Monday, 28 November 2011

Panoramic photography of historic houses

I love photographing old historic houses; it may be fraught with difficulty but well worth the effort. They often present the photographer with a wealth of textures and a richness of detail unparalleled in modern interiors. They also present a number of challenges.

Permission to create panoramic photographs – please!
One of the main issues is to get permission. Good panoramic photography just can't be done whilst the custodian is looking away. To obtain permission it's important to present a credible 'project'. What are you hoping to achieve? How will the images be used? What's in it for the house?
panoramic photography Anchers house in Skagen interior

You must also come across as a serious photographer. Ensure you show examples of other work you have created and supply references. This shouldn't put the new comer to photography off - an honest explanation of intentions to create a portfolio, or practise skills etc. is often meet with a willingness to help. Ensure you research the property's history and can work within the constraints of the house 'as is'. A request for a permission followed by a list of 'demands' rarely goes down well.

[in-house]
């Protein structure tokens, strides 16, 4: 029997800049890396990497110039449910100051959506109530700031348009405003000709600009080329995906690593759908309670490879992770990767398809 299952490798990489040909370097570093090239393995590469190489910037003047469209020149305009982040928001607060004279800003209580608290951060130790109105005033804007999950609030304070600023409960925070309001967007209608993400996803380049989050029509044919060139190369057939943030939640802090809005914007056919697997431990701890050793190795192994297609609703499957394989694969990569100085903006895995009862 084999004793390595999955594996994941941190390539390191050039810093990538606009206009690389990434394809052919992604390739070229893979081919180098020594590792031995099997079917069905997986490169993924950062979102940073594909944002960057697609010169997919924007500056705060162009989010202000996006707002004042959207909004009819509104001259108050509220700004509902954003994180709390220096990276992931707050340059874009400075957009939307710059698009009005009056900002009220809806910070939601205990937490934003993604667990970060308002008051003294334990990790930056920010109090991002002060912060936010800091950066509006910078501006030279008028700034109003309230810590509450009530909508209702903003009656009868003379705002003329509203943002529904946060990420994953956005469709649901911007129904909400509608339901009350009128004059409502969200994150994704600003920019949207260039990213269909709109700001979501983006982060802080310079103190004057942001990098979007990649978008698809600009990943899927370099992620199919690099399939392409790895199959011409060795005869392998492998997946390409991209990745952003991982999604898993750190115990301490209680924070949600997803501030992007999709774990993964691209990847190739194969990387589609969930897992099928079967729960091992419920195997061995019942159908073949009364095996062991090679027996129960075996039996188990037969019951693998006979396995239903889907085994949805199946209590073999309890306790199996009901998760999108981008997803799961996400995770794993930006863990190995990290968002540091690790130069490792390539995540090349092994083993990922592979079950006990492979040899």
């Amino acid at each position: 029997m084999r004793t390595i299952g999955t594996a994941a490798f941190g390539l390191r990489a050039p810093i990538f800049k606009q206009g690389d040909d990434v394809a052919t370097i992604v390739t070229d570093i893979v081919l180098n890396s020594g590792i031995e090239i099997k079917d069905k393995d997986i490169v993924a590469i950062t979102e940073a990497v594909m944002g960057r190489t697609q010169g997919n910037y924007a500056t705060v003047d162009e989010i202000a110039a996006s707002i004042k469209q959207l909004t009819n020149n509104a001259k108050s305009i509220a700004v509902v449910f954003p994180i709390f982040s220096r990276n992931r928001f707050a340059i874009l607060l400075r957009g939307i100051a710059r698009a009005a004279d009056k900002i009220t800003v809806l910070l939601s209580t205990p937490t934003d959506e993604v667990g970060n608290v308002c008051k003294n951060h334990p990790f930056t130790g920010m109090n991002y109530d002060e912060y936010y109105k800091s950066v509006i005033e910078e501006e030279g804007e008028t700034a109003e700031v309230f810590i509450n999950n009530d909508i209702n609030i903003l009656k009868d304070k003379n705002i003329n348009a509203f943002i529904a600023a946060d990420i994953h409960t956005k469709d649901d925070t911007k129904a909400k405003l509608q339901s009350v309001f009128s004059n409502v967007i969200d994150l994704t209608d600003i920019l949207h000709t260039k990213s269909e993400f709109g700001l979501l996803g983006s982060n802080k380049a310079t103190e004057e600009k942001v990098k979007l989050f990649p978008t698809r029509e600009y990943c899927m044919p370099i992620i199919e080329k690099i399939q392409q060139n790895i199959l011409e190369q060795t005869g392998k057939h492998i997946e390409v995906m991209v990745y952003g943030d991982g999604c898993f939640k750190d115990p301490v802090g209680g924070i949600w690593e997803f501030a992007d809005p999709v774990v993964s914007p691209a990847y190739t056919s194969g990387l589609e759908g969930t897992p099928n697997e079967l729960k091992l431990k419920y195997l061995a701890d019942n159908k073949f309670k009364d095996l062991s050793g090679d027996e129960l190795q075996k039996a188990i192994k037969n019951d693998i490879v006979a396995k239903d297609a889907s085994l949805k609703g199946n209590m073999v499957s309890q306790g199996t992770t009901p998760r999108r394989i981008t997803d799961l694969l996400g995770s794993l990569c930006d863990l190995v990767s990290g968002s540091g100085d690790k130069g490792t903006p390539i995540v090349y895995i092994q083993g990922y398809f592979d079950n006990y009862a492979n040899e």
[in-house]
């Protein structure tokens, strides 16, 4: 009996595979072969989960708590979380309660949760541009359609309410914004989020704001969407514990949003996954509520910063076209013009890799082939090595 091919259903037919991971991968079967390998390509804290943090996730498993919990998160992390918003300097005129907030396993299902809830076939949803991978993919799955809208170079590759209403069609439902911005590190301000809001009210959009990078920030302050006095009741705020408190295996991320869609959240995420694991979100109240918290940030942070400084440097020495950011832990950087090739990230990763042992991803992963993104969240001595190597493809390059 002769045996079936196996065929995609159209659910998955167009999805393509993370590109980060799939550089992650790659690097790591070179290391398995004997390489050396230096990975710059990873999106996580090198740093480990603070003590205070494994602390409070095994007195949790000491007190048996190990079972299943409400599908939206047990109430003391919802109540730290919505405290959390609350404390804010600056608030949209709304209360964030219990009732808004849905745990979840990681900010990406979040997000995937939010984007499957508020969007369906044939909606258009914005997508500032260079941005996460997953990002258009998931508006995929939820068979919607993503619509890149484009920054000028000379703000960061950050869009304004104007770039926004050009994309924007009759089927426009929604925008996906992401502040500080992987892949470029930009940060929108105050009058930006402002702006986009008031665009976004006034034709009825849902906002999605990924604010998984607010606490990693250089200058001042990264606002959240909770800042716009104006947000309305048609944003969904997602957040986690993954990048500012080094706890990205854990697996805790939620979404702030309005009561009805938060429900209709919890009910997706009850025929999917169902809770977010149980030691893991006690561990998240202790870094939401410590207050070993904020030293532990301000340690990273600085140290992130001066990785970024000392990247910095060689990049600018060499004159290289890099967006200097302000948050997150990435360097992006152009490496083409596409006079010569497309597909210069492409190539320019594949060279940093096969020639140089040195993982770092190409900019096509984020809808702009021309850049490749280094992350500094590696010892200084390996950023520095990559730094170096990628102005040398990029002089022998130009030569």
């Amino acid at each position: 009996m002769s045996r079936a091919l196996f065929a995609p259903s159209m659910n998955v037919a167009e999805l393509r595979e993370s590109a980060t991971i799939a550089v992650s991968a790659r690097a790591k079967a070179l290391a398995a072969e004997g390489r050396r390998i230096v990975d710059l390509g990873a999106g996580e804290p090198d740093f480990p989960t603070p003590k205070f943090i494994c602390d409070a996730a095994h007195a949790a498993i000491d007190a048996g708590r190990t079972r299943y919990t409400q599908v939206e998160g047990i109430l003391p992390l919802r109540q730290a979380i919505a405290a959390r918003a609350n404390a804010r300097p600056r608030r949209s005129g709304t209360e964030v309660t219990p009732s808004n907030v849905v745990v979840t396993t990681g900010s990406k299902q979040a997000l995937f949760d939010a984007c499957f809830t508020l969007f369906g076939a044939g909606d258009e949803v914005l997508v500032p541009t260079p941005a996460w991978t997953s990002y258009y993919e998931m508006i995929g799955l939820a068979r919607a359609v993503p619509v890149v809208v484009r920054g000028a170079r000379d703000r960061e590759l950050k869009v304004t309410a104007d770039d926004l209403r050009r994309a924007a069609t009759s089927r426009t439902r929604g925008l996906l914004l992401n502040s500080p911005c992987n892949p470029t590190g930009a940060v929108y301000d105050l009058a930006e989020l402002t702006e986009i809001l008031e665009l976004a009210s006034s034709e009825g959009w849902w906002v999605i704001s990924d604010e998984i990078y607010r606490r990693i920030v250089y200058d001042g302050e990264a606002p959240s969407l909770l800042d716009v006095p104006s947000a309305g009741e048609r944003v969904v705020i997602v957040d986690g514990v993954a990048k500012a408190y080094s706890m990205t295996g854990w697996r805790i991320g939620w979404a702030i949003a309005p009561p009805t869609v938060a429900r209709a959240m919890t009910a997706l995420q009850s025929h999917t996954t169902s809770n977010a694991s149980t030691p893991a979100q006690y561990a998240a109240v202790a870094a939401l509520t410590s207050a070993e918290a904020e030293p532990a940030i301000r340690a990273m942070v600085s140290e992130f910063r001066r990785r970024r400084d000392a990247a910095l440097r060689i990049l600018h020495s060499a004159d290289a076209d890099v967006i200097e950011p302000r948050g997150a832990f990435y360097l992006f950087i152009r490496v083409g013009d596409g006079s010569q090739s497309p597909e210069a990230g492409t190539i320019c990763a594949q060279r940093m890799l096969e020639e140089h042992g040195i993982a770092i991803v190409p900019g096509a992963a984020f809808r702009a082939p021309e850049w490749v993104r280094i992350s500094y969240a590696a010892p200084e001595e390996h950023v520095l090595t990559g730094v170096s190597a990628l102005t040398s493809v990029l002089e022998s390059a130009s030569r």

panoramic photography Michael and Anna Anchers house interior

The trouble with panoramic photography in Historic Houses
Historic houses are often museums, they hold valuable collections that must be cared for and protected and they are open to the general public. This may require you to work in low level light conditions, within barriers and with the risk of people getting in your way.

Historic bathroom interior panoramic image

Research the property before the day of the shoot. Get a clear idea of the shots you want, so you don't spend too much time setting up in the 'wrong' location. Talk to staff about busy periods so you can avoid those. Travel light and agree an area where you can safely 'dump' your things. Take out public liability insurance!

Kitchen interior of historic house paniramic photograph

The crucial bit is to get the first images done although they may not be perfect due to restrictions imposed on you. But, you will soon find a willingness to 'extend' your permission if you supply the House with images they can utilise on their website or in brochures.
  • Do your research
  • Get permission
  • Avoid busy periods
  • 'Travel light'
  • Take out public liability insurance
  • Give something back

No comments:

Post a Comment